to mining operations. He has sup-
ported- an amendment that would
repeal the President's authority to
establish national monuments. He

has spoken out against establish-
ing a big redwoods national park.
Once, he even supported a dam
that would have backed water into
Grand Canyon National Park.
He devoutly believes that Amer-
ica should exploit 'its natural re-
sources rather than preserve them.
Aspinall boasts that he has. never
lost a committee bill on the House
floor. But he suffered a m o r a 1
setback this summer when the Col-
orado state Democratic party re-
fused to endorse him and instead
endorsed his opponent, law profes-
sor Alan Merson.
IT'S BUGGING GOP
The confident smiles around Re-
publican campaign headquarters
these days quickly turn to nervous
frowns at the mention of one sub-
ject: the bugging of the Demo-
cratic National Committee. No one
knows what turn the bizarre epi-
sode will take next, but the signs
always seem to point toward the
White House.
The most damaging disclosure so
far is that a $25,000 check, intend-
ed for President Nixon's re-election
campaign, somehow ended up in
the bank account of one of the
men arrested in the bugging inci-
dent. What's more, two officials of
the President's campaign organiza-
tion left suddenly after the FBI
began investigating.
Adding to the intrigue, a White
House consultant named Howard
Hunt was listed in the address
books of two of the men arrested
in the case. Hunt, meanwhile,
dropped out of sight when his name
became connected with the case.
Officials now are trying to play
down Hunt's White House connec-
nections but embarrassing details
keep popping up. I have learned,
for example, that Hunt and his
wife were present at a White
House soiree last year.
The bugging caper has not yet
exploded into a major, election-
year scandal. Butthe ingredients
are all there and they are making
the Republicans extremely nerv-
ous.
dlisa bled
Each year, UAC, either alone
or in a joint fund-raising venture
with various student organiza-
tions, sponsors dozens of rock con-
certs and other cultural events. By
sponsoring this talented company
in a local appearance, UAC could
simultaneously serve a number of
interests in the University com-
munity.
Theatregoers would be treated
to such fare as Dylan Thomas'
"Songs from Milkwood" per-
formed by an unusually talented
innovative troupe of young actors
and actresses, and come, away
with the double satisfaction of hav-
ing witnessed a fine piece of en-
tertainment and, at the same time,
gained a more profound under-
standing of their fellow man.
Proceeds from the performances
could be utilized by the Commit-
tee for Disabled Students to es-
tablish a much-needed campus of-
fice to provide essential services
for disabled students whom the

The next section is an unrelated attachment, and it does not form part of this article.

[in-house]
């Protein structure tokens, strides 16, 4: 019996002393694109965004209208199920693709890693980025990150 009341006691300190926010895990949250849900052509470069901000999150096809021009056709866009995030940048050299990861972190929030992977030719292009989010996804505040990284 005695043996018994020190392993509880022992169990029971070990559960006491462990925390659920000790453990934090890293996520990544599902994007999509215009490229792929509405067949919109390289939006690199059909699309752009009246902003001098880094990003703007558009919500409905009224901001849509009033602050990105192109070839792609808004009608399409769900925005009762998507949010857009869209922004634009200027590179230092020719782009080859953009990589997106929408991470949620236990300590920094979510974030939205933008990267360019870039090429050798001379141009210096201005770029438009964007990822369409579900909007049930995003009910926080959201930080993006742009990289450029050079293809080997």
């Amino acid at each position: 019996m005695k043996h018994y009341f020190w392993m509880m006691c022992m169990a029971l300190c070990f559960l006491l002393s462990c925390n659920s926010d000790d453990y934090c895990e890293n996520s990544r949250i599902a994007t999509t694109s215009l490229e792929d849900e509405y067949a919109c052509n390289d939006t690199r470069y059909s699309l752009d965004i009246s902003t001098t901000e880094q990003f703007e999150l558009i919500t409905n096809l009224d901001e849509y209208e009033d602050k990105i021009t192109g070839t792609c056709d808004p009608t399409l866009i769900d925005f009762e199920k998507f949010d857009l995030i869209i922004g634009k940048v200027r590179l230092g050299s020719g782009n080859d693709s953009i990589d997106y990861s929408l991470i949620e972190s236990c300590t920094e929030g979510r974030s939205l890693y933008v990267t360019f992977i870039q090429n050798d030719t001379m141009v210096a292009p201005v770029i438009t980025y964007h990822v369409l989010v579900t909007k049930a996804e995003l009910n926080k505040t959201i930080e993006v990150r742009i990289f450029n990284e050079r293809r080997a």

University, to the detriment of its
public image, has for too long ne-
glected.
To sum up, UAC sponsorship of
a local appearance by the National
Theatre of the Deaf would, in the
short run, result in a refreshingly
different exercise in human un-
derstanding and provide funds for
the long-range purpose of encour-
aging other able talented disabled
to come out of the back rooms and
into the world via the University.
Yvonne Duffy is a senior
majoring in English at the
University. She is a -member
of both SGC's Costmoittee for
Disabled Students and the

c ty's Committee on Problems
of the Hrndica bed.

Relating to the

By YVONNE DUFFY
RECENTLY ON the local public
(a misnomer since most of the
public never watches it) TV sta-
tion, I watched a performance of
the National Theatre of the Deaf.
The one-hour melange of' short
pieces interspersed with biogra-
phical sketches of each of the doz-
en or so performers was good the-
atre. Because most of the actors
and actresses are unable to com-
municate vocally, they h a v e
learned to utilize to the fullest
their eyes, facial expressions,
hand gestures, their whole bodies
to convey a message with all the
subtle nuances within the broad
spectrum of human emotions.
Their sign-language was so elo-
quent that the voice-over interpre-
tation soon became an irritating
intrusion into the delibate web of
communication between actors
and audience.
Dal ust ter .
The National Theatre of the
Deaf was formed in 1967, and was
the first resident company of the
Eugene O'Neill Theatre Center in
Waterford, Connecticut. S i n c e
then, it has made ten national
tours and visited several countries
in Europe and the Middle East.
Not only does the company pro-
vide excellent theatrical enter-
tainment but it offers an all too
rare glimpse of the ways in
which the disabled and non-dis-
abled view of each other. In one
piece called "Sideshow," two
"normal" people were displayed
in cages as freaks brought back
at great expense from some
strange land where people were
limited to communicating through

their mouths and ears. As the
citizens of the deaf world stared
at these crippled captives, they
curiously fingered the artifacts of
this other world - a telephone,
earphones and a small box that
mysteriously caused the two
freaks to jerk and sway whenever
a switch on it was turned.
Like the black man who has so
recently begun to exist in the eyes
of the white man, the handicap-
ped suffer because the social con-
sciousness of most people is not
developed sufficiently to allow
them to imagine what someone of
another social group really feels.
How many disabled people can you
say 'that you know well enough to
understand their hopes and fears,
their desires and ambitions?
Due to a curious combination
of architectural barriers, lack of
convenient housing, a suspicious
admissions policy and consider-
able administrative apathy about
same, there are few students with
any type of visible disability on
campus. So unless there's a han-
dicap-in-residence back in your
old hometown your chances of be-
coming aware of us either as a
group or as living, breathing in-
dividuals are quite slim.
The obvious way to change this
situation is to increase the oppor-
tunities for contact between the
disabled and non-disabled. This
was begun last winter when, at
the invitation of SGC's Committee
for Disabled Students, a number
of Regents and administrators ex-
perienced for a day what it is like
to work from a wheelchair. An-
other significant step could be
made this year by bringing the
National Theatre of the -Deaf to
Ann Arbor for one or more per-
formances.